Question: It is mentioned that Satan harries everybody in accordance with their level. Could you explain this fact?

Answer: Satan is a creature that does not have the slightest inclination to goodness, one totally fixed on malice and full of evil feelings. From the moment he rebelled against God Almighty, he has been humanity’s greatest enemy. In order to understand this, you can imagine a furious man who is like a bomb ready to explode—though man cannot completely become like Satan. You sometimes see such people around you. If the wishes of such a person are not satisfied, you might witness wild behaviors, like yanking the cloth off a table and bringing everything crashing down, utensils and all, or like kicking a nearby chair, or knocking picture frames off the wall. If you try to mention the virtues of mildness at such a moment, you might get punched, since that person is not of sound mind. Such rage is a fit of delirium, which entails disastrous consequences.

Question: What were the functions of the mosque during the time of the noble Prophet? How can it be possible to re-vivify mosques with respect to both architectural features and their place in social life?

Answer: Those blessed places are referred as “cami” in Turkish, which means “one that gathers together.” There is also the original Arabic word masjid, which means “place of prostration.” Mosques are not named after words related to bowing or standing. Although these are among the essential movements in Prayer, they can never be compared to prostration, which is a person’s closest state to God as stated by the noble Prophet himself,[1] because prostration combines both meanings of expressing God’s greatness and admitting one’s own pettiness. When these two considerations unite, they form the closest state to God. They complete one another and bring the person closest to God. When a servant prostrates oneself in modesty, humbleness, and humility, with the intention of placing one’s head even lower if possible, it results in closeness to God. In other words:

Head and feet both on the ground, the Prayer rug kisses the forehead. Closeness to Him is through this road.[2]

In this respect, we can say that “mosque” is the name of the blessed place where those who put an end to separation and seek closeness to God—ones who take this closeness as an elixir—run to be discharged from strain and find relief; it is a place of spiritual recharge for them.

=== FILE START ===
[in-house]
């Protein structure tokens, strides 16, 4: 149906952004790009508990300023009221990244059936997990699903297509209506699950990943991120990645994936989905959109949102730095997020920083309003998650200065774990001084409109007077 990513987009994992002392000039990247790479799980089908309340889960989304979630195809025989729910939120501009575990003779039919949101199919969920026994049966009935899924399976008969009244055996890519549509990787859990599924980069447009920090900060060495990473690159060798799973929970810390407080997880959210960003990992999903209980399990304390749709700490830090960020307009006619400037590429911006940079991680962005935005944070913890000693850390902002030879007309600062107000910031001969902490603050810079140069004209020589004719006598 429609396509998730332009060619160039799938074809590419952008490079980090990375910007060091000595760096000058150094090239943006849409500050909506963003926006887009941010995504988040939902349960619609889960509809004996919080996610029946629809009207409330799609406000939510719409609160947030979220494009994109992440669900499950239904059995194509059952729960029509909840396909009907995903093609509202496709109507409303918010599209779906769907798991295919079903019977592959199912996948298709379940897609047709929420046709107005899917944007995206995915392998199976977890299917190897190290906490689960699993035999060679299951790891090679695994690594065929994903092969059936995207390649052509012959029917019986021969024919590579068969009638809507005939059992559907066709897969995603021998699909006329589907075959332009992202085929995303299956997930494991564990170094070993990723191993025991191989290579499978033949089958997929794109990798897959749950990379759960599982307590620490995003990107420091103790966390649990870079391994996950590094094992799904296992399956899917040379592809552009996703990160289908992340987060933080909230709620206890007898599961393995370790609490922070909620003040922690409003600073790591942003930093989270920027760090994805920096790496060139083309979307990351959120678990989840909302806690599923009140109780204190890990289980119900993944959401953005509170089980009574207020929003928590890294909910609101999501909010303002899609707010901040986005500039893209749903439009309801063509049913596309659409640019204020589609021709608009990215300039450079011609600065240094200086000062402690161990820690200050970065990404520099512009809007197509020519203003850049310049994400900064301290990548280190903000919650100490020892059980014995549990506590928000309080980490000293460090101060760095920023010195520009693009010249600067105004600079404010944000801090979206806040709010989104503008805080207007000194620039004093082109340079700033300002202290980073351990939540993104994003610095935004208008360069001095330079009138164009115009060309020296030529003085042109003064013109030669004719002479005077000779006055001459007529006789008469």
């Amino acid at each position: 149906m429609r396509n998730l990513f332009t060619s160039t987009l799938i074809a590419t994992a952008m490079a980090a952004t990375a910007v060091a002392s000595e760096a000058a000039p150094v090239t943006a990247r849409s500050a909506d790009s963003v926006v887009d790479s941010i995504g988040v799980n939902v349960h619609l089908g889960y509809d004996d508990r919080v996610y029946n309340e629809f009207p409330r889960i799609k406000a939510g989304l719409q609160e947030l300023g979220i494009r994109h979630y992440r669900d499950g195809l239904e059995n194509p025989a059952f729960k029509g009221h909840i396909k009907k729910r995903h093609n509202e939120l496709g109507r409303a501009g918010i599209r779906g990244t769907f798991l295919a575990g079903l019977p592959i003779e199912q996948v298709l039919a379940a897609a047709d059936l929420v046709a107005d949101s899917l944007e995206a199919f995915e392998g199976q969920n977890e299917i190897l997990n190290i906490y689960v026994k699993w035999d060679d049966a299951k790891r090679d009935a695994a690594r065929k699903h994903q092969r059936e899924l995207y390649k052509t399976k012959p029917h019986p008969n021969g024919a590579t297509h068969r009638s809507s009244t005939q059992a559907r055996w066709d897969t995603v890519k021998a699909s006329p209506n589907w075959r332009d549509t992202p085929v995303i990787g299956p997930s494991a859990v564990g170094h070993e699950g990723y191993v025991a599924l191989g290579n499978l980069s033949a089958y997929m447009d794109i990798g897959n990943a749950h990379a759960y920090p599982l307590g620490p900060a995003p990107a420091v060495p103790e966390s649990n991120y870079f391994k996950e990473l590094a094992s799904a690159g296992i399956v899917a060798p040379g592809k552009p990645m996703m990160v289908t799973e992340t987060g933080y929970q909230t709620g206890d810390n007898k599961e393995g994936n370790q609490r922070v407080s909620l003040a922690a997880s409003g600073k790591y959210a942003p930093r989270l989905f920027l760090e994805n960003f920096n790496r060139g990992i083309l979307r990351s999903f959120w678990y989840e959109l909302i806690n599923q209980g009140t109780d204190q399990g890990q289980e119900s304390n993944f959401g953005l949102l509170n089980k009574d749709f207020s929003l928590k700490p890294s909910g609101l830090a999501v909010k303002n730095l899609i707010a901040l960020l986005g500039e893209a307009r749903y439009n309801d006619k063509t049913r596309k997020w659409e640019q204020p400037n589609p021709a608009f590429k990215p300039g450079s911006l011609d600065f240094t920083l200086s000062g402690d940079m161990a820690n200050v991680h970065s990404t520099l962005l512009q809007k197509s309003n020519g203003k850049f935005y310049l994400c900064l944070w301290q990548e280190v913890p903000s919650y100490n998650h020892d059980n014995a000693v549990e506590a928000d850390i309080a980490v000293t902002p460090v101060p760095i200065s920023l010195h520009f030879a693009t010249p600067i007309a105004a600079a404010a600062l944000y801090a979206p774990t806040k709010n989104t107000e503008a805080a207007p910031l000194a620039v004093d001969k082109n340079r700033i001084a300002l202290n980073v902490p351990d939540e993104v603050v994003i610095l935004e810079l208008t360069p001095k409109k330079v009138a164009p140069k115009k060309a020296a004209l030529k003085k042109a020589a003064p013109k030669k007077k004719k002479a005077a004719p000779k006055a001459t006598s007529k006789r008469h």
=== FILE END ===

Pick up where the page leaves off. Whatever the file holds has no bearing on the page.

Qestion: A hadith mentions two kinds of eyes that will be free from Hellfire; one of them refers to a guard keeping watch near borderlines. What does “wakeful eyes” mean, and what is the message to be drawn from this notion with respect to the present conditions?

Answer: This term is used for valiant soldiers vigilantly keeping watch near borderlines against possible violations. They keep watch until the morning for the sake of their country, faith, children, future and the like. As it is mentioned in the question, the hadith gives glad tidings: “Two kinds of eyes will never be touched by the fire of Hell; an eye which weeps out of fear and awe of God and an eye which spends the night alert, keeping watch for the sake of God.”[1]

Question: The devoted souls take the opportunity of the (Eid of) Sacrifice, which is a means of closeness to God, and go to different corners of the world, particularly poor regions like Africa, and build bridges between hearts. Could you share your considerations on such activities during the Eid of Sacrifice and recommendations for bettering them?

Answer: Everything commences with a small angle at the starting point. Those who come later give support, shoulder that task, develop new ways and methods, and generate different alternatives. This is what happened with the sacrifices in Turkey. While people used to offer their sacrifices as an individual responsibility and shared the meat with their close surroundings, they first started to share it with people in other regions in their country, and then with people in different regions of the world; eventually it became an important means for warming hearts.

Question: How is the volunteers’ understanding of working hours supposed to be? Will you share your considerations on how self-sacrifice relates to working hours?

Answer: Our time spent working for the sake of Divine truths can be considered in the same category with money and possessions donated for the sake of God—or with infaq to use a general term—with respect to their essential philosophies. Particularly in the conditions of the Meccan period, the issue of infaq was taken in the absolute sense: “…and out of what We have provided for themthey spend (of wealth, knowledge, power, etc., to provide sustenance for the needy and in God’s cause, purely for the good pleasure of God and without placing others under obligation)” (al-Baqarah 2:3).